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  4. »eUpdate 477 October 3rd, 2014»Comparative Vegetation Condition Report: September 16 - 29

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Department of Agronomy

Kansas State University

1712 Claflin Rd.

2004 Throckmorton PSC

Manhatan, KS 66506

785-532-6101

agronomy@ksu.edu

Extension Agronomy

Comparative Vegetation Condition Report: September 16 - 29

K-State’s Ecology and Agriculture Spatial Analysis Laboratory (EASAL) produces weekly Vegetation Condition Report maps. These maps can be a valuable tool for making crop selection and marketing decisions.

Two short videos of Dr. Kevin Price explaining the development of these maps can be viewed on YouTube at:
http://www.youtube.com/watch?v=CRP3Y5NIggw
http://www.youtube.com/watch?v=tUdOK94efxc

The objective of these reports is to provide users with a means of assessing the relative condition of crops and grassland. The maps can be used to assess current plant growth rates, as well as comparisons to the previous year and relative to the 25-year average. The report is used by individual farmers and ranchers, the commodities market, and political leaders for assessing factors such as production potential and drought impact across their state.

NOTE TO READERS: The maps below represent a subset of the maps available from the EASAL group. If you’d like digital copies of the entire map series please contact Nan An at nanan@ksu.edu and we can place you on our email list to receive the entire dataset each week as they are produced. The maps are normally first available on Wednesday of each week, unless there is a delay in the posting of the data by EROS Data Center where we obtain the raw data used to make the maps. These maps are provided for free as a service of the Department of Agronomy and K-State Research and Extension.

The maps in this issue of the newsletter show the current state of photosynthetic activity in Kansas, the Corn Belt, and the continental U.S., with comments from Mary Knapp, service climatologist:

 

Figure 1. The Vegetation Condition Report for Kansas for September 16 – 29 from K-State’s Ecology and Agriculture Spatial Analysis Laboratory shows that shows higher NDVI values across the eastern part of the state, while lower biomass activity is dominant in the west and south central portions of the state.

 

Figure 2. Compared to the previous year at this time for Kansas, the current Vegetation Condition Report for September 16 – 29 from K-State’s Ecology and Agriculture Spatial Analysis Laboratory shows that there is a noticeable drop in biomass production in parts of central Kansas. The most visible decrease is Butler County. On the other hand, northwest Kansas generally has higher photosynthetic activity, particularly in Sherman County.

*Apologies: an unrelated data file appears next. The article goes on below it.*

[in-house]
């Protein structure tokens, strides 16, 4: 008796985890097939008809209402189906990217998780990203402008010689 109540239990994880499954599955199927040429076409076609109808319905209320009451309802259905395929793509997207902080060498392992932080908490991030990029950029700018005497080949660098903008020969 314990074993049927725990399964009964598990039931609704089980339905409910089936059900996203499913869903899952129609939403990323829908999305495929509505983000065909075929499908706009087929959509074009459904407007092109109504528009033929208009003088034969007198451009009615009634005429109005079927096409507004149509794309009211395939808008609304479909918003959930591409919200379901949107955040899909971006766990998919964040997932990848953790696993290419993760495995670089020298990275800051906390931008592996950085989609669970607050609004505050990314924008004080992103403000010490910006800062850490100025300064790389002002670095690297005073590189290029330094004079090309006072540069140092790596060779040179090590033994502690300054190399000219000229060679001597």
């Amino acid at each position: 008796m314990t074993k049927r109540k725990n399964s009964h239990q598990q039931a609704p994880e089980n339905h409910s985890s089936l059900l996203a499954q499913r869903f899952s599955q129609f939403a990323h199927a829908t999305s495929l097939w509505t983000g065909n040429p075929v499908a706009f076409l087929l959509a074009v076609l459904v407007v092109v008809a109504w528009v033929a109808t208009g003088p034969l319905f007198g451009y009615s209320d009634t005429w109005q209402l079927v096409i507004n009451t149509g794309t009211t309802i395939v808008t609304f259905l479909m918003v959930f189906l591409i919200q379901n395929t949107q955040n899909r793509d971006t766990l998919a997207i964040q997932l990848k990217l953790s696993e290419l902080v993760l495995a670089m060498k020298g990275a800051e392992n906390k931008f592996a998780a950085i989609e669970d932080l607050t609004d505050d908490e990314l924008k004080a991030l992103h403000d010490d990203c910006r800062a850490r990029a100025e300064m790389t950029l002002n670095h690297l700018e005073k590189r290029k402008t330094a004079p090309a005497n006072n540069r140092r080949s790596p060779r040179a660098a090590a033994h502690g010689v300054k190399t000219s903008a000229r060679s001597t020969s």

Figure 3. Compared to the 25-year average at this time for Kansas, this year’s Vegetation Condition Report for September 16 – 29 from K-State’s Ecology and Agriculture Spatial Analysis Laboratory shows the greatest decrease in parts of south central and southeast Kansas. These areas of below-average readings are particularly visible in Pawnee and Edwards counties, and in Harvey and Butler counties. The greatest increase in photosynthetic activity is in the north central region, particularly in Cloud County.

Figure 4. The Vegetation Condition Report for the Corn Belt for September 16 – 29 from K-State’s Ecology and Agriculture Spatial Analysis Laboratory shows that photosynthetic activity continues to decline, with the highest NDVI readings in the southern and eastern portions of the region. This is particularly evident in southeastern Missouri and southeastern Kentucky. In southeastern Missouri, the corn condition at the end of September was reported at 90 percent good to excellent.

Figure 5. The comparison to last year in the Corn Belt for the period September 16 – 29 from K-State’s Ecology and Agriculture Spatial Analysis Laboratory shows, despite the splice line, that the eastern portions of the Dakotas have much higher photosynthetic activity than last year. Much of this is due to delayed development of the crops. In North Dakota, 30 percent of the corn is rated mature, while last year at this time the maturity rate was 47 percent.

Figure 6. Compared to the 25-year average at this time for the Corn Belt, this year’s Vegetation Condition Report for September 16 – 29 from K-State’s Ecology and Agriculture Spatial Analysis Laboratory shows that the greatest departure is in the Northern Plains. Crop maturity lags behind average, although it made some progress in the last week.

 

 

Figure 7. The Vegetation Condition Report for the U.S. for September 16 – 29 from K-State’s Ecology and Agriculture Spatial Analysis Laboratory shows that highest NDVI values are in the east central U.S., from eastern Missouri through West Virginia. A second area of high photosynthetic activity is visible in upper New England.

Figure 8. The U.S. comparison to last year at this time for the period September 16 – 29 from K-State’s Ecology and Agriculture Spatial Analysis Laboratory shows that much of the country has very similar photosynthetic activity. Lower NDVI values are visible in Arizona and Texas, while higher NDVI values are most noticeable in the eastern Cascades of Washington State.

Figure 9. The U.S. comparison to the 25-year average for the period September 16 – 29 from K-State’s Ecology and Agriculture Spatial Analysis Laboratory shows that biggest departures are in the center of the U.S  Higher-than-average photosynthetic activity dominates the Northern Plains, while much lower-than-normal activity is predominant in Texas.

 

Mary Knapp, Weather Data Library
mknapp@ksu.edu          

Kevin Price, Professor Emeritus, Agronomy and Geography, Remote Sensing, GIS
kpprice@ksu.edu

Nan An, Graduate Research Assistant, Ecology & Agriculture Spatial Analysis Laboratory (EASAL)
nanan@ksu.edu